The Next Day Scenario for Tourism: The New Normal

The Next Day Scenario for Tourism: The New Normal


As Greek hoteliers check their options before opening their doors on June 1, it is an uphill task both in terms of implementing the necessary changes and in training staff to adopt new health protocols, when so much is still unclear. The de-Covidization era desperately needs a new narrative. In the absence of clear guidelines, the World Travel and Tourism Council has urged governments and the private sector to pool their information and data to best ensure the safety of visitors, employees and locals. Here is the first whitepaper by WTTC on what we can expect to change in the way we fly and travel in the pre-vaccine, post-lockdown era.

While tourism professionals and governments marshall their efforts, sharing best practices from different regions around the world to work on the path forward, here is a first peek on what to expect over the coming months as a “new normal” emerges before a vaccine becomes available on a mass scale, large enough to inoculate billions of people.

What is clear is that travel as we know it will change forever. This might well be an opportunity to press pause and reset to invest in more sustainable strategies.

Some of the immediate trends and practical changes are as follows:

Staycations and Neighbourly Love

Travel is likely to return first to domestic markets with staycations; people will head to known destinations; to safer, more-controlled environments and probably travel by their own car. The next step would be to visit a country’s nearest neighbours before expanding across regions, and then finally across continents to welcome the return of journeys to long- haul international destinations.


The Young are the First to Fly Off The Nest

WTTC believes younger travellers in the 18-35 age group, who appear to be less vulnerable to COVID-19, may also be among the first to begin travelling once again.

Coordinated protocols

In a pandemic which made us more insular than ever, there is a call for increased private-public sector coordination of protocols as well as an urgent need for governments around the world agreeing to a common set of health protocols. The new standards for the airline and hospitality industry are being defined following feedback from associations who represent the different travel sectors to define the best protocols to keep travellers and employees safe to enable the aviation and tourism sector to recover. The World Health Organisation (WHO) and other health experts have also contributed by providing their experience from various global medical crises.

Touch-free Check-in at hotels

To offer world-class cleanliness, improved hygiene standards and ensure guest safety, hotels are developing protocols based on learnings from offering free rooms to frontline healthcare workers during the COVID-19 crisis.

  • There will be new protocols for check-in involving digital technology;
  • hand sanitizer stations at frequent points including where luggage is stored;
  • contactless payment instead of cash;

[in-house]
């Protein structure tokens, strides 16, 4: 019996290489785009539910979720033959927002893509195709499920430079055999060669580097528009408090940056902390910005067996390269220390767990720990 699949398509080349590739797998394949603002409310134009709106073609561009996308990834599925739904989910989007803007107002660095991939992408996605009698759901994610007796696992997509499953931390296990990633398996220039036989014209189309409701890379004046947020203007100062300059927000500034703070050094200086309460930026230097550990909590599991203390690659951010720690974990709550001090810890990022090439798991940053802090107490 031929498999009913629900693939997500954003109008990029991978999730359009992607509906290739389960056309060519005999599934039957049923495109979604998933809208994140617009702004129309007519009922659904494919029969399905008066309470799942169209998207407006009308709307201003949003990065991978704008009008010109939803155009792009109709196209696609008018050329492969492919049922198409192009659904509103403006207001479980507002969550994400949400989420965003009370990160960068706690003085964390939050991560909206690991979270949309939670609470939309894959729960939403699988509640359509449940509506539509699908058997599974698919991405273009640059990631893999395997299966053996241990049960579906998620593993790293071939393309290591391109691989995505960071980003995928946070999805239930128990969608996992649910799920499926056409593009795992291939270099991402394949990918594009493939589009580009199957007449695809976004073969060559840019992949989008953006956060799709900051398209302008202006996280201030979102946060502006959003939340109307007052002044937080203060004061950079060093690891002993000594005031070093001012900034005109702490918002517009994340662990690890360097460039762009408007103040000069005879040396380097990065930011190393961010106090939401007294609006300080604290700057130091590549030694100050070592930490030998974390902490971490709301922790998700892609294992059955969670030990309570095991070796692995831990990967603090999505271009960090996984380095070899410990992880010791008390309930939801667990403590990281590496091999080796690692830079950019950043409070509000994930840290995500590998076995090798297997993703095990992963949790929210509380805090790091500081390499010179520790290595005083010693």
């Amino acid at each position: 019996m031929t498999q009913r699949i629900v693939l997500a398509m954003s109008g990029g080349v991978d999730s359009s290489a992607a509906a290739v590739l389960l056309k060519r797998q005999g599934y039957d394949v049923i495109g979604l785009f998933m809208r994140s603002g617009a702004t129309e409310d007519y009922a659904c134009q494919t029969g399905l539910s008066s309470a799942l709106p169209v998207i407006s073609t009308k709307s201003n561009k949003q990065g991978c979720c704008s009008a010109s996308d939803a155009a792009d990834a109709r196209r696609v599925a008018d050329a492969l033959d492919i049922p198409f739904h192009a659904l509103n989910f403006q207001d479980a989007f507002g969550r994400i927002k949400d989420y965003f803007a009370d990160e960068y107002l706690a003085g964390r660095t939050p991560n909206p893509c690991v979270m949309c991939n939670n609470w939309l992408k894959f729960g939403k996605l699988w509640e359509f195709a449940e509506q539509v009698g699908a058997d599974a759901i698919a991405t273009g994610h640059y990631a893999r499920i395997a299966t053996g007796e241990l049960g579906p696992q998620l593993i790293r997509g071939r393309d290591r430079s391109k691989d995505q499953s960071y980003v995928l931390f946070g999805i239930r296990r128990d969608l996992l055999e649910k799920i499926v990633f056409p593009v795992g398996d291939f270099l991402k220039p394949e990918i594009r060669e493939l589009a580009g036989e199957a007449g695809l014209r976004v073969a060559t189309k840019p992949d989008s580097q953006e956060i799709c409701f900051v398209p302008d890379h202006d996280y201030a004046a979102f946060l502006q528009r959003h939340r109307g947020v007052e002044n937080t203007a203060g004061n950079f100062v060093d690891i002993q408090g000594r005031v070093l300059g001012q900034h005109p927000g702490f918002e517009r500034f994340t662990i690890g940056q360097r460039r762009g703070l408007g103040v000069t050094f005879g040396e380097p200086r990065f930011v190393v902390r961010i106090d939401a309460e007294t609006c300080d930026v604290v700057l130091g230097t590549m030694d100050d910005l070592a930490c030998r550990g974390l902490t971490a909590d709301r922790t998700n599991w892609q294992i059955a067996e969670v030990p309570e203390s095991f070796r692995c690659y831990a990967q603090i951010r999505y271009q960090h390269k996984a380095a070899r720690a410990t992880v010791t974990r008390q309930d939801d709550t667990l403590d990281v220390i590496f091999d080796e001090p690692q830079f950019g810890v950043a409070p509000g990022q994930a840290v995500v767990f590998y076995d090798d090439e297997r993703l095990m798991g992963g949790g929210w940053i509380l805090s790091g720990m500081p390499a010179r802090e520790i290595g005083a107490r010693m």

• using stairs more often than lifts where the 2-meter rule can be harder to maintain,
  • and fitness equipment being moved for greater separation among other examples.

Cruise control

Cruise operators will take further measures to ensure ships are free of COVID-19 including staff wearing gloves at all times which are then frequently changed; and more frequent room cleaning.

Contact-tracing, testing at airports and compulsory masks on-board

Travellers at airports will find themselves tested before they fly and upon arrival at their destination airport. They can expect to see social distancing measures at the airport and during boarding, as well as wearing masks while onboard.  Aircraft will also be subject to intensive cleansing regimes. These measures will be combined with contact-tracing, via mobile app, that will allow flights to leave airports COVID-19-free.

Key dates for Greece:

May 18 – sites, parks to open, lifting of ban on road trips

National Gardens

  • Zoos, parks, archaeological sites to open
  • Easing of restrictions for road trips to the countryside. No travel to the islands though.

June 1 – restaurants, cafes, city hotels, malls to open

Kerameikos ©Karanikolas

  •  Restaurants and cafes with outdoor space allowed to operate. Distances between tables to be at least 3 metres. Tables of no more than 4.
  • Malls to operate following strict safety guidelines. Restaurants at malls not allowed to operate.
  •  City Hotels to open with Ministry of Tourism safety protocols. Hotel restaurants to follow the same guidelines as regular restaurants.
Arion Exterior, Four Seasons Astir

Arion Exterior, Four Seasons Astir Athens

  • Gyms, entertainment centres, theatres etc expected to open. Dates to be announced on May 18.
  • Primary schools and kindergartens may or may not open. To be confirmed towards late May.

July 1 – seasonal hotels to open

  • Seasonal hotels scheduled to reopen.

June 17: Airlines expected to operate at reduced capacity

  • No official announcement yet – but a high ranking official in the Tourism Ministry suggested that the earliest date for airlines to
    resume operations was June 17.
  • Ryanair is the only airline to maintain its flight schedule for late May (as of today). Most airlines are expected to operate at 30% capacity.
  • WizzAir announced that it would resume flights from July to Greece to Corfu, Herakleion, Rhodes and Zakynthos.
  • Qatar Airways announced on May 5 that it would resume 80% of its flights end-June.
  • Air France makes mask-wearing compulsory for all crew and passengers.

Leave your comments ...